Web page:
Grey DeLisle “Driftless Girl”

Hummin' Bird Records, 2024

A contemporary step back in time.

album art for Grey DeLisle Driftless GirlIt is easy to admire creative, artistic, comedic or musical talent, but when one person is gifted with the full range, you must ask yourself, when does this person ever sleep?!
California-born Grey DeLisle has more strings to her bow than an autoharp, which just happens to be one of her many crafts. Having been creative since early childhood and never content to stick with one outlet, DeLisle is a successful actor, comedian, visual artist, autoharpist, singer, and songwriter, and as if that wasn’t enough, at least one of her cartoon or video game voices is likely recognizable to anyone who has ever watched a cartoon or played a video game. Add to that three marriages and children; it is no wonder she has a wealth of experience to draw on for her songs.

Driftless Girl‘ is DeLisle’s latest in a string of albums that date back as far as 2000. It is hot on the heels of her 2023 critically acclaimed first album of original songs, ‘She’s An Angel‘, and is reminiscent of her journey so far. However, with graphic songs such as ‘The Ballad of Ella Mae‘, with its Bluegrass twang and moving drawl about domestic violence and murder, it would appear not to be entirely autobiographical.

DeLisle has a strong vocal and a sensitive country vibe. In the opening song, ‘Where You’re Coming From‘, written by Jolie Holland and Buck Meek, her vocal shimmers in this gentle, stripped-back musical ballad as a relationship is explored. Meanwhile, ‘My Two Feet‘ by ex-husband Murray Hammond has a forthright, strident vibe and exotic, dream-like harmonies.
The title song, DeLisle’s own ‘Driftless Girl‘, with its tender harmonies (Nikki Grossman) and rugged strings, is a romantic but compelling depiction of a spirited young woman. “… She don’t need you / She’s a Driftless girl / She won’t stay blue / She’s a Driftless girl / She’ll row her own canoe / Down the Kickapoo / To find a love that’s true“.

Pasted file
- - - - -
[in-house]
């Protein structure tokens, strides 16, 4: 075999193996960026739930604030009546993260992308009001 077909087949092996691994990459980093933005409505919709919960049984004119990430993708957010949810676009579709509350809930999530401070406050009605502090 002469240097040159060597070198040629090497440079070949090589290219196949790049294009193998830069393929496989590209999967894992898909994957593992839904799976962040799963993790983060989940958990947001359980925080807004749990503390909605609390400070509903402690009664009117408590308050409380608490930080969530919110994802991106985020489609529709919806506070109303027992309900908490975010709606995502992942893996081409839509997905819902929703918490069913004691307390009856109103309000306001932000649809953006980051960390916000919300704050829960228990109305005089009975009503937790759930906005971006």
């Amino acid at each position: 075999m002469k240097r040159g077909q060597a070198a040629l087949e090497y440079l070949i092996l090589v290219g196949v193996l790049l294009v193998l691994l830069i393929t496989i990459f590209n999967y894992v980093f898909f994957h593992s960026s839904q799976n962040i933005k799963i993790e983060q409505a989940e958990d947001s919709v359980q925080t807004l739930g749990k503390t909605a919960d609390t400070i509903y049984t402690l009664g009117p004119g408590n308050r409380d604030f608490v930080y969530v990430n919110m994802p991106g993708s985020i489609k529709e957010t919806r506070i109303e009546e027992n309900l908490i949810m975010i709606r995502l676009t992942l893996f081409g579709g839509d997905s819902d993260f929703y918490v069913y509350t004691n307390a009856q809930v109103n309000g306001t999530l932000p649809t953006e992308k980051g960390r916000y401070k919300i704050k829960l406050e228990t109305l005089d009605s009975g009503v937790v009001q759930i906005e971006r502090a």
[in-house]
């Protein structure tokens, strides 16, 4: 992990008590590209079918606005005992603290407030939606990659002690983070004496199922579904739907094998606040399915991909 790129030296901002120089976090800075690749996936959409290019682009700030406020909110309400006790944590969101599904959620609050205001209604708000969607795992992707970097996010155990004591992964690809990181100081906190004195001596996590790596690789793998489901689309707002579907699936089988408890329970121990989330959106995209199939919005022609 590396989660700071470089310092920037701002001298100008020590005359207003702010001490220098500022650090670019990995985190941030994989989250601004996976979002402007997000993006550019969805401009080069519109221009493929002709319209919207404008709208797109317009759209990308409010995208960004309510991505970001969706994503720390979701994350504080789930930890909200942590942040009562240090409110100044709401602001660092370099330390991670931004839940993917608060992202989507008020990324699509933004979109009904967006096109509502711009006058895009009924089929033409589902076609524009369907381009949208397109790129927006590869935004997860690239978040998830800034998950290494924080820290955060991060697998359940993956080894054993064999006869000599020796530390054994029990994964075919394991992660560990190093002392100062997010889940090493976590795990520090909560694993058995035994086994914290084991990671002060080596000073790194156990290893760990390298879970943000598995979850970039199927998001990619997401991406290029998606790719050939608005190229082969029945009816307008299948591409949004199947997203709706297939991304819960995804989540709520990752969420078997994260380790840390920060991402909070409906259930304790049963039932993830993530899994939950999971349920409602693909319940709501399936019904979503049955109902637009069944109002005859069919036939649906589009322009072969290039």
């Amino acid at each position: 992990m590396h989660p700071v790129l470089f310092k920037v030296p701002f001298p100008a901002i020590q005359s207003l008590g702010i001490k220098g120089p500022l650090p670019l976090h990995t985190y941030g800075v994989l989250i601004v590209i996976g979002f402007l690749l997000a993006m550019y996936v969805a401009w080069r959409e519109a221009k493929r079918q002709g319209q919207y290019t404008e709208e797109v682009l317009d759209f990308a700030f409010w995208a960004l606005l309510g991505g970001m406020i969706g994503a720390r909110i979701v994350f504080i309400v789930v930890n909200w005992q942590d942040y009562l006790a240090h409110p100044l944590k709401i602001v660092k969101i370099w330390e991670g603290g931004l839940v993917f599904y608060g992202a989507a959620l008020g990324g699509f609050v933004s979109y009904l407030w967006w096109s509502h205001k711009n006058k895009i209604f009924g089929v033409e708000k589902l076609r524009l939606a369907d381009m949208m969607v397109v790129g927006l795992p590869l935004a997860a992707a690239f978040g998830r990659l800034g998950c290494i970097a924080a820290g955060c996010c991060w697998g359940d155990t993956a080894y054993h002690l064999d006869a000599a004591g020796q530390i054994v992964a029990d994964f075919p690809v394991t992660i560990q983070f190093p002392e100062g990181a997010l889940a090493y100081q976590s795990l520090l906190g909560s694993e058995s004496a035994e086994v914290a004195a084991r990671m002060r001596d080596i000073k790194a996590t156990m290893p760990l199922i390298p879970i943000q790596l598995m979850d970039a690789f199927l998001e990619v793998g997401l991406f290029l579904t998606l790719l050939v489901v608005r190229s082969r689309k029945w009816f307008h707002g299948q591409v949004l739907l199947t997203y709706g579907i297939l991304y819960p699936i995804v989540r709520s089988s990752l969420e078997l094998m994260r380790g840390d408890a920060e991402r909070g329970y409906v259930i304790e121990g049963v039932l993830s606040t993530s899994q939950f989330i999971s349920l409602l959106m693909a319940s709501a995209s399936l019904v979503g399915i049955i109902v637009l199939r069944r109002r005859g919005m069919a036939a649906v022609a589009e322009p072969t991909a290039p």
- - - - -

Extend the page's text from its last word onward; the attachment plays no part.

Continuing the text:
The lively RnB style of ‘Little Ol’ While‘ follows, and with its swing and twang, it sounds like it could have been around forever. Instead, this is another of the many songs written by a prolific DeLisle during the Covid 19 pandemic when the world locked down and all other creative outlets were put on hold: signalling, not least, an end to the long songwriting famine that DeLisle had previously been experiencing.

The aforementioned ‘The Ballad of Ella Mae‘ is next up, and it is a heart-wrenching story. Set to a sparse melody, the tale is striking. Again, it could and should be from bygone days, yet it is a recently penned, thought-provoking, heart-stopping, chilling narrative.

Back to a honky tonk beat with ‘I Don’t Wanna Want You‘, and this, a highlight on the album, is a forlorn, almost feministic affirmation with its simple but profound lyrics: “I don’t wanna want you no more / If you don’t want me / I don’t wanna break down your door / I want the key“.

Although it has something of an unpredictable solo going on in the middle of it, ‘Pretty Jolie‘ is a pretty-sounding tune. ‘Quick Draw‘ goes back to a plucky, honky tonk vibe, followed by the embracing love song that is ‘In The Living Room‘. A sweet song of young family contentment, almost a lullaby, with a gentle honky tonk backing this time and the adorable payoff line “Our love sends us to the moon / Right here in the living room.”

The penultimate song, ‘Mama’s Little Rose‘, is an elegant yet tragic tale of love and loss, driven by banjo and strings and dueted with Jolie Holland. The subject matter prepares us somewhat for the final song, a reworking of the Dolly Parton song ‘Down From Dover‘, which is an impassioned song of love and loss with its poignant lyrics, longing and anticipation in the music, and innocence in the story.

This is a fascinating and bold album—a contemporary step back in time. At times, DeLisle could easily be mistaken for Dolly Parton, with her forthright, raw, country attitude and well-written narrative songs. Maybe covering one of Ms Parton’s songs is a nod to this fact, but either way, DeLisle carves her own well-versed stamp and style, showing her talents know no bounds.


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